Speaking of Oree, I’m not so sure about her being a blind painter. I can understand how she “sees” magic, as I’m guessing that magic is something actually perceived by senses other than sight. However, she also conveniently sees her own paintings? I guess the explanation for this is that her paintings are magic (presumably?), but at a certain point a blind character being able to see things like this becomes questionable. It also feels like she’s using the trope of “the blind can see things other people can’t.”

I didn’t find the romance scenes as bothersome as in The Hundred Thousand Kingdoms, but that’s not saying much. I did skip one scene near the end, but the rest were at least readable. I think the problem is that you know practically from the get go who Oree’s going to end up with, even if it makes zero sense. The romance is then foisted in with tired old tropes like “love interest is injured and must be warmed with body heat!” This is entirely groan worthy and characterizes most of Jemisin’s attempts to write romance.

On the bright side, I loved the descriptions of the city, which is overshadowed by a giant tree. Jemisin really managed to create the feel of a strange and magical place.

Anway, overall I felt lukewarm about The Broken Kingdoms. I will read the sequel, and hopefully I’ll like it more. I guess I would recommend The Broken Kingdoms to people looking for an urban fantasy that’s a bit different or to people who want to know more about the world of The Hundred Thousand Kingdoms.

Originally posted on The Illustrated Page. ( )
  pwaites | Mar 9, 2015 |
This is a very different kind of book than it's predecessor The Hundred Thousand Kingdoms, and can almost stand as a stand alone if more about the world was explained like it was in the first book. The characters from the first book only make a few appearances. I enjoyed reading the book; I stayed up way late to finish it last night, but at the same time I don't know what to think of it. I liked it, but I didn't like the ending. I like to get closure and I don't feel I got any here. With most trilogies you can just say that the next book will have that closure, but with this trilogy which each book focused on a totally different cast of characters, I don't feel that I can expect that. But the story was intriguing and kept me reading. I haven't decided if I'll read the third book or not. The writing isn't too bad and the stories are good, but we'll see. ( )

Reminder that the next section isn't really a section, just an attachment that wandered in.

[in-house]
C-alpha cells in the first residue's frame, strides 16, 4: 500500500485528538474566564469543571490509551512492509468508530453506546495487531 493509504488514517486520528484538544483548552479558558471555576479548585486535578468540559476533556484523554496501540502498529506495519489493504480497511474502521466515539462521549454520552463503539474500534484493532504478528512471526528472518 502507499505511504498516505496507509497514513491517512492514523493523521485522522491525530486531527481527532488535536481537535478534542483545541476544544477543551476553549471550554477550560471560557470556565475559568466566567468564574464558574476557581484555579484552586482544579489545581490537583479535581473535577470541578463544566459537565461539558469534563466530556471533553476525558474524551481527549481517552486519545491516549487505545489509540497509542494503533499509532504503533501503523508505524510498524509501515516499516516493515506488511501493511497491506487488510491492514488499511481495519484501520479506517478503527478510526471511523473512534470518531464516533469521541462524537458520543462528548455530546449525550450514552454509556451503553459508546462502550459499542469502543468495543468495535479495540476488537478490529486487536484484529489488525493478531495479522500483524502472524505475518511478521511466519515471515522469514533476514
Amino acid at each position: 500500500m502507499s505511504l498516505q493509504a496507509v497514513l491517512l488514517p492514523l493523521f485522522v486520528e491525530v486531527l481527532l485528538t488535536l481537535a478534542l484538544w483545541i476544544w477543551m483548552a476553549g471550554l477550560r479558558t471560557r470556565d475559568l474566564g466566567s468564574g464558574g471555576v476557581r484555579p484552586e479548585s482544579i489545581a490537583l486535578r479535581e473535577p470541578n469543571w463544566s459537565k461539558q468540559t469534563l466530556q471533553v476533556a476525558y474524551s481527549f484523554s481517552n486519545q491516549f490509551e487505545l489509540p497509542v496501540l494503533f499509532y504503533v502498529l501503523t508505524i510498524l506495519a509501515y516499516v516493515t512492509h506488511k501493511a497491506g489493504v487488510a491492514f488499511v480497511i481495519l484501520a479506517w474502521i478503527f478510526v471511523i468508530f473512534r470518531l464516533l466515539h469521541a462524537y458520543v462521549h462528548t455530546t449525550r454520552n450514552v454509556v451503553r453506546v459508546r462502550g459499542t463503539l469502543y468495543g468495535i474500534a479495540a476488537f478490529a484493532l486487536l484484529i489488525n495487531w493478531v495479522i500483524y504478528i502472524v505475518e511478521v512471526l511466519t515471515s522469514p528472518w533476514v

Kassilem | Feb 1, 2015 |
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Author nameRoleType of authorWork?Status
Jemisin, N. K.primary authorall editionsconfirmed
Freeman, CasaundraNarratorsecondary authorsome editionsconfirmed
Nielsen, CliffCover artistsecondary authorsome editionsconfirmed
Panepinto, LaurenCover designersecondary authorsome editionsconfirmed
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After a band of killers begins murdering godlings, blind artist Oree Shoth wonders if her recent guest is at the heart of it, his presence putting her in danger.

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2 editions of this book were published by Audible.com.

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Orbit Books

2 editions of this book were published by Orbit Books.

Editions: 0316043966, 0316043958